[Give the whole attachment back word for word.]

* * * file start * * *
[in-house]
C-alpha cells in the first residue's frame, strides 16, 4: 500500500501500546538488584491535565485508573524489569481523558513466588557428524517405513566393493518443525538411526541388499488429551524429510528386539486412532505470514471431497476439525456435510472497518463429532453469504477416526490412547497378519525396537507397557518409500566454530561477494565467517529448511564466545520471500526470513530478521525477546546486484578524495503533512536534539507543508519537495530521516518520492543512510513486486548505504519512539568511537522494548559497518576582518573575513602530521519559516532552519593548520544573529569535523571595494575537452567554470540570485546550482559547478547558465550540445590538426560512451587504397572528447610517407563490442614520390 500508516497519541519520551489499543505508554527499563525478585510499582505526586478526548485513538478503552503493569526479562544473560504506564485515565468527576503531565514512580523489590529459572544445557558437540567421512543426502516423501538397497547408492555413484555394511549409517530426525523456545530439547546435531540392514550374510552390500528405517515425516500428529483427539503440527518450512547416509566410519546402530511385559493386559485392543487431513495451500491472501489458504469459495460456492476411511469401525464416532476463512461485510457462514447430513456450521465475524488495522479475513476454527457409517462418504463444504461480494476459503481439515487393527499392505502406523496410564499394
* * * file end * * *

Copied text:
[in-house]
C-alpha cells in the first residue's frame, strides 16, 4: 500500500501500546538488584491535565485508573524489569481523558513466588557428524517405513566393493518443525538411526541388499488429551524429510528386539486412532505470514471431497476439525456435510472497518463429532453469504477416526490412547497378519525396537507397557518409500566454530561477494565467517529448511564466545520471500526470513530478521525477546546486484578524495503533512536534539507543508519537495530521516518520492543512510513486486548505504519512539568511537522494548559497518576582518573575513602530521519559516532552519593548520544573529569535523571595494575537452567554470540570485546550482559547478547558465550540445590538426560512451587504397572528447610517407563490442614520390 500508516497519541519520551489499543505508554527499563525478585510499582505526586478526548485513538478503552503493569526479562544473560504506564485515565468527576503531565514512580523489590529459572544445557558437540567421512543426502516423501538397497547408492555413484555394511549409517530426525523456545530439547546435531540392514550374510552390500528405517515425516500428529483427539503440527518450512547416509566410519546402530511385559493386559485392543487431513495451500491472501489458504469459495460456492476411511469401525464416532476463512461485510457462514447430513456450521465475524488495522479475513476454527457409517462418504463444504461480494476459503481439515487393527499392505502406523496410564499394